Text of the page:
Microsoft: Users May Have To Prove Legal Windows Use

Microsoft is piloting an opt-in notification service for its Windows Genuine Advantage online verification program in the U.S., which may make it mandatory for users to get Automatic Update or Windows Update Rights.

Paula Rooney, Contributor

May 5, 2006

4 Min Read

Microsoft may make it mandatory for Windows users to prove they have a genuine copy of Windows or Office in order to get updates from Automatic Update or Windows Update.

Last fall, the Redmond, Wash. software giant extended its year-old Windows Genuine Advantage (WGA) anti-piracy online program that notifies Windows customers if they are using counterfeit or illegal copies of Windows.

A pilot of the notification service – called Genuine Software Initiative (GSI) -- was initially launched in November in Norway and Sweden and then later in five additional countries.

This week, Microsoft expanded the WGA notifications pilot to a "random subset" of English speaking customers in the U.S., U.K., Malaysia, Australia and New Zealand.

Microsoft said the notification service for Windows Genuine Advantage in pilot is voluntary but acknowledged that it may become mandatory later this year.

"The WGA Notifications pilot is opt-in, so all participants are given a choice about whether or not they wish to participate. Users can choose to suppress the notification," according to a statement issued by Microsoft to CRN Thursday. " While the pilot is presently opt-in, as it expands later in the year, AU and WU customers may be required to participate."

Launched in July 2005 WGA is an online validation tool that enables customers to determine whether they have a genuine, legal copy of Windows on their PCs. This week, that program was expanded to include Office, called Office Genuine Advantage (OGA).

The notification service is currently in pilot testing for Windows Genuine Advantage, Microsoft said.

As part of the notification service, customers who opt-in to the pilot and are found to be running non-genuine versions of Windows will get a message during log-on that they are running non genuine Windows and will be directed to the WGA web site for details or a recommendation, Microsoft said.

Microsoft said if the customer chooses not to obtain a legal copy of Windows at that time, they "will receive reminders" until they are running genuine Windows,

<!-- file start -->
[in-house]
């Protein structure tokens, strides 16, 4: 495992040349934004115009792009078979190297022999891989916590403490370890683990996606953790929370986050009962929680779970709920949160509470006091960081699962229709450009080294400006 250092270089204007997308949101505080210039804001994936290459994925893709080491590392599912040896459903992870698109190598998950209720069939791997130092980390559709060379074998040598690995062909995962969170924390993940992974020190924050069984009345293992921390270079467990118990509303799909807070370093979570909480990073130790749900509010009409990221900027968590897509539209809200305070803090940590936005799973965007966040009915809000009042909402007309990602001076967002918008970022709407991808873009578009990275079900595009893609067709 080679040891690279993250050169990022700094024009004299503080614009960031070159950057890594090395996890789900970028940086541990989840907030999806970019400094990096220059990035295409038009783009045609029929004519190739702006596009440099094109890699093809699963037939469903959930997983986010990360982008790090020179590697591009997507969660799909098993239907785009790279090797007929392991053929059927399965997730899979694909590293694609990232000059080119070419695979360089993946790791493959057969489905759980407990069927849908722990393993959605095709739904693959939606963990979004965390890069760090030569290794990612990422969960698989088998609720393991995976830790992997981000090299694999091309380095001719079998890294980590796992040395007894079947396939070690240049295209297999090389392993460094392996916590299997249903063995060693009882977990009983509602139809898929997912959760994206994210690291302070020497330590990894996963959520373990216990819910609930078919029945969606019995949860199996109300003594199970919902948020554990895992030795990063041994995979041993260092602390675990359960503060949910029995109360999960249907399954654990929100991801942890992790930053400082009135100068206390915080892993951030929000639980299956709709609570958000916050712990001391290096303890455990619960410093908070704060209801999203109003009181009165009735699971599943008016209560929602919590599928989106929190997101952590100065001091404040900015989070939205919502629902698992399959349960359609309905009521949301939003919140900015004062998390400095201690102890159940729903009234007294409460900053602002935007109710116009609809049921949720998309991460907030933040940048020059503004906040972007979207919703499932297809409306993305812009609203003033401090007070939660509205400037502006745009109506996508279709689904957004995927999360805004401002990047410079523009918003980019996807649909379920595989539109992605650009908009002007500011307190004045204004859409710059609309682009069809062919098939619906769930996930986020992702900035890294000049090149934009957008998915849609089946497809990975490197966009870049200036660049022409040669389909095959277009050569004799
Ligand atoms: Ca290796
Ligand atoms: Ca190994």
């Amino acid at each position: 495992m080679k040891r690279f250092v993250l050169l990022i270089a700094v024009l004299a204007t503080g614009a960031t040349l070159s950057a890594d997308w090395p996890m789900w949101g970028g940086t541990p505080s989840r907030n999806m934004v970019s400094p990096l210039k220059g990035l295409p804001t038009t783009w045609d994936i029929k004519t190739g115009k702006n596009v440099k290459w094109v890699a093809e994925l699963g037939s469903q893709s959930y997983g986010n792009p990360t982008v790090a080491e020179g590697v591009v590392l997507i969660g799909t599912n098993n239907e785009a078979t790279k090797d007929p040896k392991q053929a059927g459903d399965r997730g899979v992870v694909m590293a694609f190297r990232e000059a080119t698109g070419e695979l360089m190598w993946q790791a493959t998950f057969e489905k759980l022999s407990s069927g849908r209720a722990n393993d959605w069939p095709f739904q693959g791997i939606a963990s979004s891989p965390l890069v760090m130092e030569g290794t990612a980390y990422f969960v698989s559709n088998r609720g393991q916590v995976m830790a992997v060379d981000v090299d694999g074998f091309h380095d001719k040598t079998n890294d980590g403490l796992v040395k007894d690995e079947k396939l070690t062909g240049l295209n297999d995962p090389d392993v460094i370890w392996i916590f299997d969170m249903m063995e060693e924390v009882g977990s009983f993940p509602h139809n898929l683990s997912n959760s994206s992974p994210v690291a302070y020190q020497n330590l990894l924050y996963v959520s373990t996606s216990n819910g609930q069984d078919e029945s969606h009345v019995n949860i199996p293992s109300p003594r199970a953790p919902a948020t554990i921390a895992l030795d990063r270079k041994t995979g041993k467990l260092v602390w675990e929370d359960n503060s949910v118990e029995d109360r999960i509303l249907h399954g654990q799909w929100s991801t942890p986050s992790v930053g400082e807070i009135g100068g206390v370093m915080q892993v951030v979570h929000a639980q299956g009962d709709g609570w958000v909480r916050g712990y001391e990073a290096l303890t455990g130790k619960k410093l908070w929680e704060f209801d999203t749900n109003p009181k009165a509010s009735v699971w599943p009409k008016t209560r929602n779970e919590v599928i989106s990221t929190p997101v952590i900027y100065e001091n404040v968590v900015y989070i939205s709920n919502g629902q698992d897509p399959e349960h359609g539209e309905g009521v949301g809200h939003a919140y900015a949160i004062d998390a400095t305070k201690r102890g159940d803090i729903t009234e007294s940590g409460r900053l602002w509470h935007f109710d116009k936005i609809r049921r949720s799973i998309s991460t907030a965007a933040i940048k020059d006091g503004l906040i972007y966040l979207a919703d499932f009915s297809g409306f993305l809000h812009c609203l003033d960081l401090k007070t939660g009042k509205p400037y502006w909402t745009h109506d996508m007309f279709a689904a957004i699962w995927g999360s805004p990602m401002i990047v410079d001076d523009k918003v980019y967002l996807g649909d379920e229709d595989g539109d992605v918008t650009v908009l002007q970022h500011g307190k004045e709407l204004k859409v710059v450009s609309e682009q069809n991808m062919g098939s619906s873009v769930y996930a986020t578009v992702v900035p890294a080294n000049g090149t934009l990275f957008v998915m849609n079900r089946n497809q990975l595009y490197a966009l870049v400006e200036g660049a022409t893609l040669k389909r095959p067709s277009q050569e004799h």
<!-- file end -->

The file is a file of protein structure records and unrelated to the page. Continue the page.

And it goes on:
Microsoft on Thursday said it filed lawsuits against eDirectSoftware of Montana and two Chicago-area resellers -- Nathan Ballog and Easy Computers-- for allegedly distributing illegal copies of Windows.

In the case against Nathan Ballog, for example, Microsoft said it received electronic evidence of alleged wrongdoing via its Windows Genuine Advantage (WGA) online program.

Last September, Microsoft filed eight lawsuits against computer companies in Arizona, New York, Minnesota, California and Illinois.

In one of the cases, against, of Torrance, Calif, Microsoft relied in part on evidence submitted by consumers through the WGA program.

The notification service is currently in pilot testing for Windows only. While privacy advocates may take issue with making it mandatory to get updates, many resellers and system builders – whose business is undermined by unscrupulous resellers who load illegal copies of Windows on PCs, Microsoft says – have endorsed WGA.

At least one Microsoft solution provider and system builder, however, said the notification service may go too far if it harasses customers.

"Microsoft already has a major issue with customer respect and trust. Often times an end user isn't aware of the main components of their system, let alone their authenticity," said Mike Healey, CEO of TenCorp, Needham, Mass. which was recently acquired by Greenpages. "I'm not defending real crooks, but notifications to an end user are simply too confusing. Let's hope the notification gives them an 800 number with a tech support person that will help them resolve their question - rather than leave the customer frustrated."

Microsoft is attacking the piracy problem on both technical and legal fronts.

In the cases filed Thursday against eDirect Software, of Billings, Montana, and Sherwood Park, Alberta, Canada, in the District of Montana, Microsoft alleges violations of copyright and trademark law, the Digital Millenium Copyright Act and Anti-Counterfeiting Amendments Act.

Microsoft claims that eDirect Software – "a well known Internet company in the channel" has repeatedly distributed counterfeit software, tampered with software and provided illegal product keys with unlicensed software not authorized for resale.

In the other two cases, Microsoft alleged counterfeit and hard disk loading violations against the two Chicago area resellers based on complaints called into its anti-piracy hotline and Microsoft's own test purchase program to net violators.

One observer said Microsoft has rolled out the WGA program slowly to ensure it could handle the number of validations and flag false positives and claims it benefits resellers as well as customers.

'Microsoft has offered incentives to people who have been defrauded to get a genuine copy [of Windows]," said Michael Cherry, an analyst at Directions on Microsoft, a newsletter in Kirkland, Wash.

"There are definite risks to customers running non-genuine Windows, if files were altered or substituted to get around activation or to otherwise create the pirated version, then the customer is at risk for damaged data or security vulnerabilities," Cherry added. "I don't think Microsoft has to supply security patches to customers who cannot validate that their copy is genuine."

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